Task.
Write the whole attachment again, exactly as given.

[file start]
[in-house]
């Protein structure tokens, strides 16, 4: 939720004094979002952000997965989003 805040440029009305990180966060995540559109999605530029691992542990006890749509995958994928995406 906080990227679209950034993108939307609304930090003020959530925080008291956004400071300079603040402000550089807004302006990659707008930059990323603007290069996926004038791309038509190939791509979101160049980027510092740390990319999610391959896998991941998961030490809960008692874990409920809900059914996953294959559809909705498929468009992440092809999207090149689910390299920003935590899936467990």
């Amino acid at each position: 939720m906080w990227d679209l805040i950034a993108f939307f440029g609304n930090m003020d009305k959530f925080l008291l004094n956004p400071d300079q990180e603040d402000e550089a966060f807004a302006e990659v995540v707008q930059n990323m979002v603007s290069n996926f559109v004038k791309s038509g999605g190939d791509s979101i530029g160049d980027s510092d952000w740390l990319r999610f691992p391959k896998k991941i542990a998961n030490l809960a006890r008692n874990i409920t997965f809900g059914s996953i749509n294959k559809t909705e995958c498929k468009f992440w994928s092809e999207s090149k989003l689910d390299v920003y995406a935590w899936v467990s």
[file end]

[in-house]
């Protein structure tokens, strides 16, 4: 939720004094979002952000997965989003 805040440029009305990180966060995540559109999605530029691992542990006890749509995958994928995406 906080990227679209950034993108939307609304930090003020959530925080008291956004400071300079603040402000550089807004302006990659707008930059990323603007290069996926004038791309038509190939791509979101160049980027510092740390990319999610391959896998991941998961030490809960008692874990409920809900059914996953294959559809909705498929468009992440092809999207090149689910390299920003935590899936467990």
């Amino acid at each position: 939720m906080w990227d679209l805040i950034a993108f939307f440029g609304n930090m003020d009305k959530f925080l008291l004094n956004p400071d300079q990180e603040d402000e550089a966060f807004a302006e990659v995540v707008q930059n990323m979002v603007s290069n996926f559109v004038k791309s038509g999605g190939d791509s979101i530029g160049d980027s510092d952000w740390l990319r999610f691992p391959k896998k991941i542990a998961n030490l809960a006890r008692n874990i409920t997965f809900g059914s996953i749509n294959k559809t909705e995958c498929k468009f992440w994928s092809e999207s090149k989003l689910d390299v920003y995406a935590w899936v467990s």